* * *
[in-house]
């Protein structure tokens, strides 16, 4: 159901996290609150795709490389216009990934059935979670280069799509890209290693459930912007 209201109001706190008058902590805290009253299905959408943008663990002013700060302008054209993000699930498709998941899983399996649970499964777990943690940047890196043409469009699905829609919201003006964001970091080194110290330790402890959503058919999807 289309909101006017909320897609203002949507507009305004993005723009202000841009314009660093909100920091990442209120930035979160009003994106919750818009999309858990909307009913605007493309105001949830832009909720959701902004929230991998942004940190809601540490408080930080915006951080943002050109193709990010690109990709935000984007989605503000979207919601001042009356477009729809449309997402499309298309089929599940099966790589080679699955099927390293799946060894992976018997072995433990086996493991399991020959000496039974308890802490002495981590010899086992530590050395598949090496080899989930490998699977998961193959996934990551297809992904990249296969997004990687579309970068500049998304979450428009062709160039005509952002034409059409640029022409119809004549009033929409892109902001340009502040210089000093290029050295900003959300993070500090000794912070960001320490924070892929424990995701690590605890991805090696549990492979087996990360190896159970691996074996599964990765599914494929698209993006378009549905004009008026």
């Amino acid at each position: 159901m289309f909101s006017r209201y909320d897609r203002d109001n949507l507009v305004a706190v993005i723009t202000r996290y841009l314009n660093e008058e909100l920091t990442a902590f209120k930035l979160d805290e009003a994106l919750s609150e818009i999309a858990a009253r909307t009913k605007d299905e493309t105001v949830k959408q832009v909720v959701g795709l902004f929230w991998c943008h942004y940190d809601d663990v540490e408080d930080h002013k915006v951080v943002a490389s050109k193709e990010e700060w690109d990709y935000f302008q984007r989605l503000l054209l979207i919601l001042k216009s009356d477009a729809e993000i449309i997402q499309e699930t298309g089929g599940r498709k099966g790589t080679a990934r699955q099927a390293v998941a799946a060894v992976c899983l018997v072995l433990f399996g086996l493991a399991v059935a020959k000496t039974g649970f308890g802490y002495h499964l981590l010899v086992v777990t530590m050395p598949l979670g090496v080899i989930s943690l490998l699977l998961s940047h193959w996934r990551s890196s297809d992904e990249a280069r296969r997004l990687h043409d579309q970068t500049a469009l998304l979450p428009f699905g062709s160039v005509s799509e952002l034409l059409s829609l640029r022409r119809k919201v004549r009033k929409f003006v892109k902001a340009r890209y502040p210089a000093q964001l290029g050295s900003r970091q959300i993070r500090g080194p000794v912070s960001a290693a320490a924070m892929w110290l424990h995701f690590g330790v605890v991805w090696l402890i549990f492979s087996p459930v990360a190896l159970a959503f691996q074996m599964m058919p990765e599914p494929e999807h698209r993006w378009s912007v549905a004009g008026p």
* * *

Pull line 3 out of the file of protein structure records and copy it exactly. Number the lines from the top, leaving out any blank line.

């Amino acid at each position: 159901m289309f909101s006017r209201y909320d897609r203002d109001n949507l507009v305004a706190v993005i723009t202000r996290y841009l314009n660093e008058e909100l920091t990442a902590f209120k930035l979160d805290e009003a994106l919750s609150e818009i999309a858990a009253r909307t009913k605007d299905e493309t105001v949830k959408q832009v909720v959701g795709l902004f929230w991998c943008h942004y940190d809601d663990v540490e408080d930080h002013k915006v951080v943002a490389s050109k193709e990010e700060w690109d990709y935000f302008q984007r989605l503000l054209l979207i919601l001042k216009s009356d477009a729809e993000i449309i997402q499309e699930t298309g089929g599940r498709k099966g790589t080679a990934r699955q099927a390293v998941a799946a060894v992976c899983l018997v072995l433990f399996g086996l493991a399991v059935a020959k000496t039974g649970f308890g802490y002495h499964l981590l010899v086992v777990t530590m050395p598949l979670g090496v080899i989930s943690l490998l699977l998961s940047h193959w996934r990551s890196s297809d992904e990249a280069r296969r997004l990687h043409d579309q970068t500049a469009l998304l979450p428009f699905g062709s160039v005509s799509e952002l034409l059409s829609l640029r022409r119809k919201v004549r009033k929409f003006v892109k902001a340009r890209y502040p210089a000093q964001l290029g050295s900003r970091q959300i993070r500090g080194p000794v912070s960001a290693a320490a924070m892929w110290l424990h995701f690590g330790v605890v991805w090696l402890i549990f492979s087996p459930v990360a190896l159970a959503f691996q074996m599964m058919p990765e599914p494929e999807h698209r993006w378009s912007v549905a004009g008026p």